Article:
In 2019, I came across a successful business owner who also has a bad habit of dreaming up useless domain names.
Owning a domain name makes sense if you’re going to tie it to website content or to protect it so no one else acquires it (i.e. variations of your company name or brand). If you want a domain name for SEO and ranking success, you need content and backlinks from other websites.
One of my friends, an adviser to his business friend, asked for guidance. Here’s what I suggested:
- Owning domains is great if he’s trying to protect them so no one else gets them.
- Some people buy and sell as investments. Maybe he spends a lot each year to keep them. But maybe he gets a “return” as he sells them (Note: Turns out that’s not the case – no active selling).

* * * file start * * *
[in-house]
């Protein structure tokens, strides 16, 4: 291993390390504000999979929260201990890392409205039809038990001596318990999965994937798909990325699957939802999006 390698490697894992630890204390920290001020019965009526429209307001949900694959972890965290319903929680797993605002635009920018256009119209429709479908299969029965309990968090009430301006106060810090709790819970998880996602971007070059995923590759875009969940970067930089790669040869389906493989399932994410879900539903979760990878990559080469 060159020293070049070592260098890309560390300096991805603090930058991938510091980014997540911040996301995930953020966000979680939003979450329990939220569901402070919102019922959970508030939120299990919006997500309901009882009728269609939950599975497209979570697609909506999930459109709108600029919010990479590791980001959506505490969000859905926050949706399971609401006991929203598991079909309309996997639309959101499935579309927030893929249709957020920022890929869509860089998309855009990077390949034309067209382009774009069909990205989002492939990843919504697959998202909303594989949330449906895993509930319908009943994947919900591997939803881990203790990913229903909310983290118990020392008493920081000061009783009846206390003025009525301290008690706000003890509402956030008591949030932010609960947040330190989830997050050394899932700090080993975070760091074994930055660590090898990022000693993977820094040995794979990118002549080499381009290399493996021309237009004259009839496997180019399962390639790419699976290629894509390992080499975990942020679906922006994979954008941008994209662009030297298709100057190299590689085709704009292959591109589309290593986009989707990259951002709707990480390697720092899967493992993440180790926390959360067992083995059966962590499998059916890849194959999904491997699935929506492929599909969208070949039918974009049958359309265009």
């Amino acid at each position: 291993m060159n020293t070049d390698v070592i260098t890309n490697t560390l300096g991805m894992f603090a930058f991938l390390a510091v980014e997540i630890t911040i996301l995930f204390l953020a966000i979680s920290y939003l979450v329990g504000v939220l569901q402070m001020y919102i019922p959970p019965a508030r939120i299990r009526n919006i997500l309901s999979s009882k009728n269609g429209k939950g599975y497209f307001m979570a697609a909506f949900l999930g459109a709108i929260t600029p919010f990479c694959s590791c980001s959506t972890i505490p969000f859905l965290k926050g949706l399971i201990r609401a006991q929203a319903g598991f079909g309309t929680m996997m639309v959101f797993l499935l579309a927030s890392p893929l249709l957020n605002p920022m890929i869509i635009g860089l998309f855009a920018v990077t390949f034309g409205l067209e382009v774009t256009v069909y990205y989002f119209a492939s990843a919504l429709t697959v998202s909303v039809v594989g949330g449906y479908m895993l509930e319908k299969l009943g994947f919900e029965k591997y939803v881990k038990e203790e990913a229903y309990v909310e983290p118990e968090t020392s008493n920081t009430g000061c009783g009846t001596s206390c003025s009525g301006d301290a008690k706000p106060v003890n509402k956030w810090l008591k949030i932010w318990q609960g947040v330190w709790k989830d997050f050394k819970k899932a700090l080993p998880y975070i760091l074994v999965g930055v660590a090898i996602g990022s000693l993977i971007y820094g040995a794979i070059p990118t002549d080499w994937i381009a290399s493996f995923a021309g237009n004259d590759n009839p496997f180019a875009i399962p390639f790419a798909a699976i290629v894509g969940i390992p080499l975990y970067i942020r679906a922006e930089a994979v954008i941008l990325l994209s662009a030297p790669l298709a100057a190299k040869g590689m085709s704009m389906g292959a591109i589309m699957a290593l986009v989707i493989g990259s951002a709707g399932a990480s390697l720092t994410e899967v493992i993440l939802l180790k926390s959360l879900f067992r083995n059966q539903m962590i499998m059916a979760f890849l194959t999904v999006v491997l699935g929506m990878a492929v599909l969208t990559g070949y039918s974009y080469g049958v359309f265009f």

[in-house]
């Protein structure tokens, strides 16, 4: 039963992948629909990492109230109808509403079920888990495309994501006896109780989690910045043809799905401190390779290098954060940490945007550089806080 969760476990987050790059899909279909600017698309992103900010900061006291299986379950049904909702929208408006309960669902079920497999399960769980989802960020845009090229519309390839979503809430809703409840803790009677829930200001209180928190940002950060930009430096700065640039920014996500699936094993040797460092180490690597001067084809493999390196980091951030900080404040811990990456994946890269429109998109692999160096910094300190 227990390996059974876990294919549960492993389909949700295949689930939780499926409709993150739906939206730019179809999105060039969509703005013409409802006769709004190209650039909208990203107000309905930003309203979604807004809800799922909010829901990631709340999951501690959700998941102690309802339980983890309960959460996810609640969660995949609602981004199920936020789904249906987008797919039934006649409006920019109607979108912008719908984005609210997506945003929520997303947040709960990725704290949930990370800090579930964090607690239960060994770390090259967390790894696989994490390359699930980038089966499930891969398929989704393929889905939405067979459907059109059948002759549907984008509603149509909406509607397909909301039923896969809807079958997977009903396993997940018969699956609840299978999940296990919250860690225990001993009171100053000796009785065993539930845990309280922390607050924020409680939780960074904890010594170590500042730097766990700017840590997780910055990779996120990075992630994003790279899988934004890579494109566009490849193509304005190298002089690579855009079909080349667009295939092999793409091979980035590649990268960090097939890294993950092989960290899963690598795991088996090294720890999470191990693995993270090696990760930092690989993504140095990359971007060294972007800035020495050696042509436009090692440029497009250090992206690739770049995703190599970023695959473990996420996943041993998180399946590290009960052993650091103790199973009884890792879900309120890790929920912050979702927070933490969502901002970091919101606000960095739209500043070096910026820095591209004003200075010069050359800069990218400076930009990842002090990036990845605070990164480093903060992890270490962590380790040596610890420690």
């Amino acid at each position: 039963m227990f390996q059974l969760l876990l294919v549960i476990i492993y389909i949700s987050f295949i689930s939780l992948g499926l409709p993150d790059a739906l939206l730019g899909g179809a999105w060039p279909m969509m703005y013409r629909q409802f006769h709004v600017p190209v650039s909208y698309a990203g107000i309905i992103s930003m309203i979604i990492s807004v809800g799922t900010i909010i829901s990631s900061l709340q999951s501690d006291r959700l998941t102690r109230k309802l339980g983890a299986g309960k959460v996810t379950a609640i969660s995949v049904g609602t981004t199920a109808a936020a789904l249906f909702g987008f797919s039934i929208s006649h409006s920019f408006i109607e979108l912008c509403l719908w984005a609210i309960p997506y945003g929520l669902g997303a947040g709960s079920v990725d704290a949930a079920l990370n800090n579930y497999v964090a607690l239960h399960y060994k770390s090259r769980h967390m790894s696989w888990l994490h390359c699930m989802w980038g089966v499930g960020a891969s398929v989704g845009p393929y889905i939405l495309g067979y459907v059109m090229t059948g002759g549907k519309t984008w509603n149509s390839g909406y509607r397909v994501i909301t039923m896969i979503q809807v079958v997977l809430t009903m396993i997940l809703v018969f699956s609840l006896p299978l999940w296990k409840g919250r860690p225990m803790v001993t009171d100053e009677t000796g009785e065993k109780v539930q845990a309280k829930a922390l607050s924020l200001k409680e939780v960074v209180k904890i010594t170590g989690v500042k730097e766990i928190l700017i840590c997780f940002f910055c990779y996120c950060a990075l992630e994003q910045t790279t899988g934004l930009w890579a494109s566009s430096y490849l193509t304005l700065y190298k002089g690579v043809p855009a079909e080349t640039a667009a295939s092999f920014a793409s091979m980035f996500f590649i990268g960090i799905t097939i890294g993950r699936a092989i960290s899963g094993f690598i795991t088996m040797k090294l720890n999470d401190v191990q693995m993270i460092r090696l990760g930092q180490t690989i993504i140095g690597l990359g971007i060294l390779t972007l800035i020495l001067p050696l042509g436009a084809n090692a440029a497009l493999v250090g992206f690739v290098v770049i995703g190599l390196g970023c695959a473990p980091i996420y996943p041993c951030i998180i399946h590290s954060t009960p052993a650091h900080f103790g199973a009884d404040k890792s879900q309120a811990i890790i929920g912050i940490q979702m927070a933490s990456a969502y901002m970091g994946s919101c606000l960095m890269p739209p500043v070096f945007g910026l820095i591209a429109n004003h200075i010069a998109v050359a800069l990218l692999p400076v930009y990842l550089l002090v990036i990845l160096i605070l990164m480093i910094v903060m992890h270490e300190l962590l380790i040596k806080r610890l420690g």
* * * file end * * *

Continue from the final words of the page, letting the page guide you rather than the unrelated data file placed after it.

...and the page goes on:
- Beyond that, domains have no value (until they’re used for websites of any size or sold to the highest bidder).
- Domains that sound good have no value unless they’ve been tied to past content with backlinks.
- If years go by while a domain sits idle, the past content has less and less SEO value.
- Keywords in a domain name still help when tied to website content. The presence of keywords in the domain just isn’t as valuable as in the past.
- Overkill with keywords in a domain can hurt a website (Google frowns on keyword stuffing in any way).
- I would avoid using a dash in a domain name.
- New sites, even with a great domain name, won’t rank well with natural search without a growing set of quality backlinks.
- New domains should target low-hanging fruit (i.e. keywords with limited competition and low search volumes).
- Original content is critical along with SEO ranking essentials like effective age titles and internal linking.